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Dihedral group

In mathematics, a dihedral group is the group of symmetries of a regular polygon, including both rotations and reflections. Dihedral groups are among the simplest examples of finite groups, and they play an important role in group theory, geometry, and chemistry.

See also: Dihedral symmetry in three dimensions.


There are two competing notations for the dihedral group associated to a polygon with n sides. In geometry the group is denoted Dn, while in algebra the same group is denoted by D2n to indicate the number of elements.

In this article, Dn (and sometimes Dihn) refers to the symmetries of a regular polygon with n sides.



A regular polygon with n sides has 2n different symmetries: nrotational symmetries and nreflection symmetries. The associated rotations and reflections make up the dihedral group Dn. If n is odd each axis of symmetry connects the mid-point of one side to the opposite vertex. If n is even there are n/2 axes of symmetry connecting the mid-points of opposite sides and n/2 axes of symmetry connecting opposite vertices. In either case, there are n axes of symmetry altogether and 2n elements in the symmetry group. Reflecting in one axis of symmetry followed by reflecting in another axis of symmetry produces a rotation through twice the angle between the axes. The following picture shows the effect of the sixteen elements of D8 on a stop sign:

The first row shows the effect of the eight rotations, and the second row shows the effect of the eight reflections.

Group structure

As with any geometric object, the composition of two symmetries of a regular polygon is again a symmetry. This operation gives the symmetries of a polygon the algebraic structure of a finite group.

The following Cayley table shows the effect of composition in the group D3 (the symmetries of an equilateral triangle). R0 denotes the identity; R1 and R2 denote counterclockwise rotations by 120 and 240 degrees; and S0, S1, and S2 denote reflections across the three lines shown in the picture to the right.

For example, S2S1 = R1 because the reflection S1 followed by the reflection S2 results in a 120-degree rotation. (This is the normal backwards order for composition.) Note that the composition operation is not commutative.

In general, the group Dn has elements R0,...,Rn−1 and S0,...,Sn−1, with composition given by the following formulae:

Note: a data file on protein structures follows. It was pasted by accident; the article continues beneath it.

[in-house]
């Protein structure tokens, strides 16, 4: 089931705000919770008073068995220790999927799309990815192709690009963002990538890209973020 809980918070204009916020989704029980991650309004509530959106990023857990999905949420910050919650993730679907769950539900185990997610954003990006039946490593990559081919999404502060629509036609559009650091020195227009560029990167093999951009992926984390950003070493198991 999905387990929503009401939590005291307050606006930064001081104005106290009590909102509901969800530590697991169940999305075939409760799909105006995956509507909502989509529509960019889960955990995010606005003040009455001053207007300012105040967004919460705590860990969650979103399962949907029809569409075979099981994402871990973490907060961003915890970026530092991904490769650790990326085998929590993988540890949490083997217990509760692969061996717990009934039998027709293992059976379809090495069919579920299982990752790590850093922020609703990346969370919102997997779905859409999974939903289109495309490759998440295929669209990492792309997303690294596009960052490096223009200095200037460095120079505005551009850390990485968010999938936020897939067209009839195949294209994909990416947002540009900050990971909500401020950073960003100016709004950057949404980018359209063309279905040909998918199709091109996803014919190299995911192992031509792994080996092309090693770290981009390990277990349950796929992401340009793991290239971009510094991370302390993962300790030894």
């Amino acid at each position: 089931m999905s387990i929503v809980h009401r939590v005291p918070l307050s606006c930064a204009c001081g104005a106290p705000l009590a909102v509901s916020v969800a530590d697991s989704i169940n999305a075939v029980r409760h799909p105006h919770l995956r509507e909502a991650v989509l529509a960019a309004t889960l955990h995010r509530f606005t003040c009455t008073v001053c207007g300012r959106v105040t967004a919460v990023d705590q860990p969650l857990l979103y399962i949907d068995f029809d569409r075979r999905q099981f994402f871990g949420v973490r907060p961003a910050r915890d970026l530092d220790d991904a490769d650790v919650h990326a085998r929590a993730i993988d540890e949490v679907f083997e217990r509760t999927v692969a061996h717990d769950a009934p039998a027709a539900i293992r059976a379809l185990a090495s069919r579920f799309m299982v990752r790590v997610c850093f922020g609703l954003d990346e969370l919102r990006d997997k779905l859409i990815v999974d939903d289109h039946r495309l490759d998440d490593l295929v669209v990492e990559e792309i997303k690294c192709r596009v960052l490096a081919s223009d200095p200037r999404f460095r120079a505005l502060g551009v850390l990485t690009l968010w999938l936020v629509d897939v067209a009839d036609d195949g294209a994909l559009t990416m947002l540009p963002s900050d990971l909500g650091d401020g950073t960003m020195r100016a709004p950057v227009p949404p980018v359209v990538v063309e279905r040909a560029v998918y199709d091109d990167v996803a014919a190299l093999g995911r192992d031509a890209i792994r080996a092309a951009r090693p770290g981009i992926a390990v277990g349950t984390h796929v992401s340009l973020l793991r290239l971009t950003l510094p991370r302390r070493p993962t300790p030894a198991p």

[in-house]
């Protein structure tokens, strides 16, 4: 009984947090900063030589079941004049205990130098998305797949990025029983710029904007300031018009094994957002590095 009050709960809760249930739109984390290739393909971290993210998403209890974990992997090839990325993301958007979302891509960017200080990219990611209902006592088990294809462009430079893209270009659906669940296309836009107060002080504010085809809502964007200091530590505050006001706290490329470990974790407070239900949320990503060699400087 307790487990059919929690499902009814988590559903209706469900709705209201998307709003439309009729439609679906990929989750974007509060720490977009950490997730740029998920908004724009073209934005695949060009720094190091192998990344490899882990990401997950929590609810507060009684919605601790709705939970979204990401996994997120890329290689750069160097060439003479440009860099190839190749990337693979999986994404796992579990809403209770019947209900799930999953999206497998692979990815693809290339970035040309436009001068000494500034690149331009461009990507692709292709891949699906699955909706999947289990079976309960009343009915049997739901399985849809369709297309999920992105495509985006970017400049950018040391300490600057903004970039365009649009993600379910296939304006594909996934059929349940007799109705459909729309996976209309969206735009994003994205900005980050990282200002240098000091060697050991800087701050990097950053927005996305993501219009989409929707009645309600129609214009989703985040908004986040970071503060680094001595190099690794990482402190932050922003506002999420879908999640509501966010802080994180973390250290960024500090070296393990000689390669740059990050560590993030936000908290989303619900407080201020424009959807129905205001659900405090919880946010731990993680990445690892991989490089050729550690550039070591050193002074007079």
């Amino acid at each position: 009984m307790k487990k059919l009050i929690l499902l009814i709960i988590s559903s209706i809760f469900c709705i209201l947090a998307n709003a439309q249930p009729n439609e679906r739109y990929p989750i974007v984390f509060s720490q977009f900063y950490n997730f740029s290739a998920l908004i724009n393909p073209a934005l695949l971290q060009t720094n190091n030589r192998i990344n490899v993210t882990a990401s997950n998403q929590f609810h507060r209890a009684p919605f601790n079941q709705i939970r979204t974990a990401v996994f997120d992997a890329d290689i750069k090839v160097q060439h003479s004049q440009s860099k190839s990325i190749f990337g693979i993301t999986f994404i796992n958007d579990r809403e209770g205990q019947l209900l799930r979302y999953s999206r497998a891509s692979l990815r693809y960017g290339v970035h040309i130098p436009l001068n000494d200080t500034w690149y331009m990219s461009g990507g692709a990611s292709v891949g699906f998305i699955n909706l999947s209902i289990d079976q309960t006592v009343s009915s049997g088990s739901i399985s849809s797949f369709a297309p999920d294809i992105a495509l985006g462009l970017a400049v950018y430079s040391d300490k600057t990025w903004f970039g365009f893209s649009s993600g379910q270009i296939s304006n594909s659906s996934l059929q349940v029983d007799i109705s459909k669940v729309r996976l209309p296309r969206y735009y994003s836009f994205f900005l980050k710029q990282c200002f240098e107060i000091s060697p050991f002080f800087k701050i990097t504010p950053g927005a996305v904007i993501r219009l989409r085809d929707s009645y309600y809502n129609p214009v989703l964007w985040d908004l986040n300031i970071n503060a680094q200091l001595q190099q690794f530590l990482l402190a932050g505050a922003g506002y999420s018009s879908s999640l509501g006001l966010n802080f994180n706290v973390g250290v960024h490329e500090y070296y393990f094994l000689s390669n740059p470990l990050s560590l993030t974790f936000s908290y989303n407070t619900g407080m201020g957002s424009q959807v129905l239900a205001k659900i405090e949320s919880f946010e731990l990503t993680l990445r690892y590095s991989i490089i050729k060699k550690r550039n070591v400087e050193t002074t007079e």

R_i\,R_j = R_{i+j},\;\;\;\;R_i\,S_j = S_{i+j},\;\;\;\;S_i\,R_j = S_{i-j},\;\;\;\;S_i\,S_j = R_{i-j}.

In all cases, addition and subtraction of subscripts should be performed using modular arithmetic with modulus n.

Matrix representation

If we center the regular polygon at the origin, then elements of the dihedral group act as linear transformations of the plane. This lets us represent elements of Dn as matrices, with composition being matrix multiplication. This is an example of a (2-dimensional) group representation.

For example, the elements of the group D4 can be represented by the following eight matrices:


R_0=\bigl(\begin{smallmatrix}1&0\\[0.2em]0&1\end{smallmatrix}\bigr), & R_1=\bigl(\begin{smallmatrix}0&-1\\[0.2em]1&0\end{smallmatrix}\bigr), & R_2=\bigl(\begin{smallmatrix}-1&0\\[0.2em]0&-1\end{smallmatrix}\bigr), & R_3=\bigl(\begin{smallmatrix}0&1\\[0.2em]-1&0\end{smallmatrix}\bigr), \\[1em] S_0=\bigl(\begin{smallmatrix}1&0\\[0.2em]0&-1\end{smallmatrix}\bigr), & S_1=\bigl(\begin{smallmatrix}0&1\\[0.2em]1&0\end{smallmatrix}\bigr), & S_2=\bigl(\begin{smallmatrix}-1&0\\[0.2em]0&1\end{smallmatrix}\bigr), & S_3=\bigl(\begin{smallmatrix}0&-1\\[0.2em]-1&0\end{smallmatrix}\bigr). \end{matrix}

In general, the matrices for elements of Dn have the following form:


R_k & = \begin{pmatrix} \cos \frac{2\pi k}{n} & -\sin \frac{2\pi k}{n} \\ \sin \frac{2\pi k}{n} & \cos \frac{2\pi k}{n} \end{pmatrix} \ \ \text{and} \\ S_k & = \begin{pmatrix} \cos \frac{2\pi k}{n} & \sin \frac{2\pi k}{n} \\ \sin \frac{2\pi k}{n} & -\cos \frac{2\pi k}{n} \end{pmatrix} . \end{align}

Rkis arotation matrix, expressing a counterclockwise rotation through an angle of . Skis a reflection across a line that makes an angle of with the x-axis.

Small dihedral groups

For n = 1 we have Dih1. This notation is rarely used except in the framework of the series, because it is equal to Z2. For n = 2 we have Dih2, the Klein four-group. Both are exceptional within the series: